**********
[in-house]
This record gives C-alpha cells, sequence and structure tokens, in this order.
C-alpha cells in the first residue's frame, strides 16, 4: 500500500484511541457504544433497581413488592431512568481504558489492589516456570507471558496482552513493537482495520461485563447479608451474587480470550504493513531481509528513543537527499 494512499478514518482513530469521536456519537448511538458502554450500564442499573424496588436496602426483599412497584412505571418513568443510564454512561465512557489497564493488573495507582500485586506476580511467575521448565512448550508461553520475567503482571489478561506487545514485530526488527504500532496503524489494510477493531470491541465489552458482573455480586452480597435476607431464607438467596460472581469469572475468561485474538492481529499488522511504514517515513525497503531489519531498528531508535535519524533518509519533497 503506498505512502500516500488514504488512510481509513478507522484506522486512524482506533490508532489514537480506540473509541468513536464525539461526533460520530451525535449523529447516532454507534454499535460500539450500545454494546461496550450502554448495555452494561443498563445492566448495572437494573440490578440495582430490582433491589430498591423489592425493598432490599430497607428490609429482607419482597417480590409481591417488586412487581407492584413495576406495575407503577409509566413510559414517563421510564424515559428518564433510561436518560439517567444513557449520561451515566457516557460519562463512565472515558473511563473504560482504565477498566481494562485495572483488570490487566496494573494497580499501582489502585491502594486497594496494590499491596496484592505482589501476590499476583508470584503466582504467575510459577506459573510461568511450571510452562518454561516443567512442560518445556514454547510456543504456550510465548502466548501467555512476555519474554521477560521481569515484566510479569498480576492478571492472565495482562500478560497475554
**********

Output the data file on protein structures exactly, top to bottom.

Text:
[in-house]
This record gives C-alpha cells, sequence and structure tokens, in this order.
C-alpha cells in the first residue's frame, strides 16, 4: 500500500484511541457504544433497581413488592431512568481504558489492589516456570507471558496482552513493537482495520461485563447479608451474587480470550504493513531481509528513543537527499 494512499478514518482513530469521536456519537448511538458502554450500564442499573424496588436496602426483599412497584412505571418513568443510564454512561465512557489497564493488573495507582500485586506476580511467575521448565512448550508461553520475567503482571489478561506487545514485530526488527504500532496503524489494510477493531470491541465489552458482573455480586452480597435476607431464607438467596460472581469469572475468561485474538492481529499488522511504514517515513525497503531489519531498528531508535535519524533518509519533497 503506498505512502500516500488514504488512510481509513478507522484506522486512524482506533490508532489514537480506540473509541468513536464525539461526533460520530451525535449523529447516532454507534454499535460500539450500545454494546461496550450502554448495555452494561443498563445492566448495572437494573440490578440495582430490582433491589430498591423489592425493598432490599430497607428490609429482607419482597417480590409481591417488586412487581407492584413495576406495575407503577409509566413510559414517563421510564424515559428518564433510561436518560439517567444513557449520561451515566457516557460519562463512565472515558473511563473504560482504565477498566481494562485495572483488570490487566496494573494497580499501582489502585491502594486497594496494590499491596496484592505482589501476590499476583508470584503466582504467575510459577506459573510461568511450571510452562518454561516443567512442560518445556514454547510456543504456550510465548502466548501467555512476555519474554521477560521481569515484566510479569498480576492478571492472565495482562500478560497475554